The Leafs are also fourth last in the NHL in shots against per game and in the bottom five in score-adjusted possession metrics.

"How can you sugar coat what happened with our group tonight?" Carlyle said. "The first two periods we had 35 turnovers. Seventeen in the second and 18 in the first. You can't win in any league or any level of hockey playing that loose with the puck."

The answer to "loose" play appeared to be that the team needed dump the puck into the offensive zone more, a strategy that had backfired badly only two weeks earlier against the Coyotes, in one particularly glaring example.

It's also a style of play that many NHL teams have moved away from the last few years.

"We refused to put the puck in and simplify what we needed to do in certain situations," Carlyle said at one point.

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His players were even more blunt. And hopeless.

"It seems like the walls are caving in on us," Franson said.

"Again we got crushed," top scorer Phil Kessel lamented. "We obviously didn't play well."

At times late last season, when the Leafs fell into despair and couldn't claw their way out of a season-killing 2-12 slide, it appeared as though the players had lost confidence in their system.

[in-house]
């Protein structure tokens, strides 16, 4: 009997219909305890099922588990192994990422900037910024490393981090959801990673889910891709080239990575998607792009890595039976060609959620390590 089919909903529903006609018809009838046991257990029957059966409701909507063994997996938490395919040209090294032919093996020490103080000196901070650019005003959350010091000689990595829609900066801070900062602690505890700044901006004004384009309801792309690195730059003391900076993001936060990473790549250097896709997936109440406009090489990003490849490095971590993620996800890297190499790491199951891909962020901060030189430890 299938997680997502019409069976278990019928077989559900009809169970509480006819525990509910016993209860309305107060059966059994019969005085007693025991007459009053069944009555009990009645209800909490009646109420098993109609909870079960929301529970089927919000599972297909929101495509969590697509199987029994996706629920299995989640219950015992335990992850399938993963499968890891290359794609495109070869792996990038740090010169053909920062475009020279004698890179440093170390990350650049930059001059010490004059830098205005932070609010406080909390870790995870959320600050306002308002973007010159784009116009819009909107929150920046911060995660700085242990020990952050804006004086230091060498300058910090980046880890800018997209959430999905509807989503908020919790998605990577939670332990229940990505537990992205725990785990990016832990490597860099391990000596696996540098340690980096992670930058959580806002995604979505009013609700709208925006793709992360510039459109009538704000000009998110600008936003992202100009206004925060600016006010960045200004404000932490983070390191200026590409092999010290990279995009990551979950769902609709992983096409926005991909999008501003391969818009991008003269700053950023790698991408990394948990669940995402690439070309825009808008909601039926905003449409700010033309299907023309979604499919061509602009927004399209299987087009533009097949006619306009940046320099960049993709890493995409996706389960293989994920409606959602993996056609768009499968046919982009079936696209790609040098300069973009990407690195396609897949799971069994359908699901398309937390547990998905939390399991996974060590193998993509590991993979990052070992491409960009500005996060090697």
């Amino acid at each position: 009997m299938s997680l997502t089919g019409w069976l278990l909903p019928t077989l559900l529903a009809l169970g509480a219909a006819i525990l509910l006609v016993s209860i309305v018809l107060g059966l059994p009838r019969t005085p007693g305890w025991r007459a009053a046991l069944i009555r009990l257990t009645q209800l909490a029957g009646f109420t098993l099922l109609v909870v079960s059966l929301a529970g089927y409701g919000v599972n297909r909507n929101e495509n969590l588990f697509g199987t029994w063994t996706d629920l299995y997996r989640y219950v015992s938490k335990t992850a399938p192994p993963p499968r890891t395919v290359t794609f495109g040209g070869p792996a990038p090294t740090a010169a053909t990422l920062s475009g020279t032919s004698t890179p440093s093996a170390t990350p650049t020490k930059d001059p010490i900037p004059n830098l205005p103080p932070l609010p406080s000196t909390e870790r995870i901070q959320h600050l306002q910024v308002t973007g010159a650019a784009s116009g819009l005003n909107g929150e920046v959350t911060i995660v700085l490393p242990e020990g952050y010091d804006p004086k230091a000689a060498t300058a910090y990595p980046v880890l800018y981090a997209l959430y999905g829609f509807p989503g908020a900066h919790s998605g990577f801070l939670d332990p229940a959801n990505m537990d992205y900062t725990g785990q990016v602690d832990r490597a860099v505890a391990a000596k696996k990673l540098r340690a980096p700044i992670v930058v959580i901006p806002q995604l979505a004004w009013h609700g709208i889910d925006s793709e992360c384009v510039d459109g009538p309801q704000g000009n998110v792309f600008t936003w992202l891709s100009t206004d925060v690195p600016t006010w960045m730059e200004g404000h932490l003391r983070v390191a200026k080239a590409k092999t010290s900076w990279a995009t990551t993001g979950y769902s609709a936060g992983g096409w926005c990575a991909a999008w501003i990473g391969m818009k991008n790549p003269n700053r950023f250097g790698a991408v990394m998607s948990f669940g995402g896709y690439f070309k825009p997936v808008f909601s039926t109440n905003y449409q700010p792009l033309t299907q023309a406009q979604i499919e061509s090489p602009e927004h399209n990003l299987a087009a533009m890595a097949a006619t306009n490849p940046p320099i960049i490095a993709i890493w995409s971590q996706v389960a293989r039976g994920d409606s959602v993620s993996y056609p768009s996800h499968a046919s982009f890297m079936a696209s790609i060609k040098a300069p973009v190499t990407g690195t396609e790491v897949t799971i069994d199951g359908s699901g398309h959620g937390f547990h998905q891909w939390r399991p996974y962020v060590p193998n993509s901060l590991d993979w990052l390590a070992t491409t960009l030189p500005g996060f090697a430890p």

At one point, an exasperated Joffrey Lupul explained how one powerhouse team (St. Louis) had toyed with them, hemming them in their zone and piling shots on goal despite the fact Toronto had kept its forwards where they were told to be, down low.

"Obviously something was wrong there," he said.

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It's still wrong – even with new assistant coaches and new management and almost half of a new roster – and it's been a huge contributor to the Leafs losing 22 of their last 33 games going back to that collapse last season.

The Leafs have made some small strides this season, but Tuesday was a glaring example that it's hardly enough to change what this team fundamentally is. They're not good enough to be good (contend) or bad enough to be bad (Connor McDavid), and after each ugly loss, the debate in Toronto circles around who exactly is to blame for the situation.

It's a complicated question because there's never one answer when it comes to dysfunction like this.

New president Brendan Shanahan has a lot of options here. But it's hard to imagine replacing Carlyle isn't high on the list whenever a major change is finally made.

Even if his players are still fighting the good fight, sticking up for their coach and saying the only things they really can on the subject.

"That's crazy," Franson said to the unanswerable question of whether the Leafs had quit on their coach. "That has nothing to do with it. We just didn't have it the last two games. We like our coaching staff. We think we're building towards something strong here. And the last couple games we've gotten away from it."

Two games would be one thing, no matter how ugly the results. But 167 say a lot more.

Little of it is good.